The Zohar Instructs Us Like An Experienced Teacher

By Developing One's Desires, Kabbalah Also Develops One's Mind When reading The Book of Zohar, every person has to try to find a more internal state within. We do not have the capability to imagine a state any higher than the adjacent one. I can fantasize to no end and think that I am imagining the World of Infinity, but it will only seem that way to me, whereas in reality, I will later discover that this was just the following inner state, slightly higher than my state today.

Therefore, one must aim all of one’s energy and efforts at trying to discern the inner desires and qualities which correspond to every word written in The Zohar. For example, “city,” “tower,” “ascending,” “descending,” “angels,” “demons,” “spirits,” “the sons of Efraim” – no matter what or who is being described, it is all referring to one’s inner desires and qualities.

The book or the author is speaking to us like an adult to a baby, telling us only the things that are suitable for us. We will not be able to read any more than that in The Book of Zohar, or to imagine, hear or see more. But in fact, the contents of this book are much greater than what we currently see. We just can’t see it for now. We are only able to see a small bit, as if we are being taught by an experienced teacher who is able to give us only what is beneficial to us, and no more.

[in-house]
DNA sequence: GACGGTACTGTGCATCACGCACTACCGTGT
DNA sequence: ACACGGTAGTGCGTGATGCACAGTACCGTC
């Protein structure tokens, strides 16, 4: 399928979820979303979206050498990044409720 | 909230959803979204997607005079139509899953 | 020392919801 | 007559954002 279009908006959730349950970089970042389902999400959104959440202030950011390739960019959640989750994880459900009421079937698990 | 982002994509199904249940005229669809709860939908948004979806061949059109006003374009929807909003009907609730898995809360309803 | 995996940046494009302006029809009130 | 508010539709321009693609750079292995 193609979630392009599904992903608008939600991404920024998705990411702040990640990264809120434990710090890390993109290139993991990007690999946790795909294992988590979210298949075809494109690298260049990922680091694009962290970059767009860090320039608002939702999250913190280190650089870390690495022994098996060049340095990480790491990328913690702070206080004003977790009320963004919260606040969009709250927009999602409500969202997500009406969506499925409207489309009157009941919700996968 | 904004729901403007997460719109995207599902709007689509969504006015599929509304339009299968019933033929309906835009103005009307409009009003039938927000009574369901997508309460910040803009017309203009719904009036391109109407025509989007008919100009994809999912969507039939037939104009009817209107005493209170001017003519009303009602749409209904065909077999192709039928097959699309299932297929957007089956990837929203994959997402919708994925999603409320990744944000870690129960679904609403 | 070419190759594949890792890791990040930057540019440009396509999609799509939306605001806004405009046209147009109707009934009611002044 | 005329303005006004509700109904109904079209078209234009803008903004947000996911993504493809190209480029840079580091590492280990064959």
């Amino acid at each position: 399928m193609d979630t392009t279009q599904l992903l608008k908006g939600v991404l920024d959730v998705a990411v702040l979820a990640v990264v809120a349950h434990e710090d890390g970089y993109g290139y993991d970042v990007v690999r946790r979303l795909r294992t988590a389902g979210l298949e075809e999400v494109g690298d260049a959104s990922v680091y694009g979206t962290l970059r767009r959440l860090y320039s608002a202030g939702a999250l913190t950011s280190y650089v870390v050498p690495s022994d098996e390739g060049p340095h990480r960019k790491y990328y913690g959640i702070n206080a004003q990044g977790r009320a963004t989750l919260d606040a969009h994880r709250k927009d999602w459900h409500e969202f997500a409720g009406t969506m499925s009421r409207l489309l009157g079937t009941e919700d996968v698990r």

Therefore, we shouldn’t be afraid to give everything in trying to find the inner concepts within us, which are described by the text in front of us. We will ascend to these notions,  recognize them and experience them for a time, like a baby that grows up over a day, a week or a month, and is then able to understand more than before; he gains the ability to reveal deeper, more internal things. Previously a baby could not see or recognize these things because they were simply beyond his field of vision.

Our spiritual development happens in the same way: by rereading the same text, we will continually reveal new inner qualities and new connections.

One Comment

  1. There are several translations of the Zohar available. Are they appropriate if one ignores the commentary?

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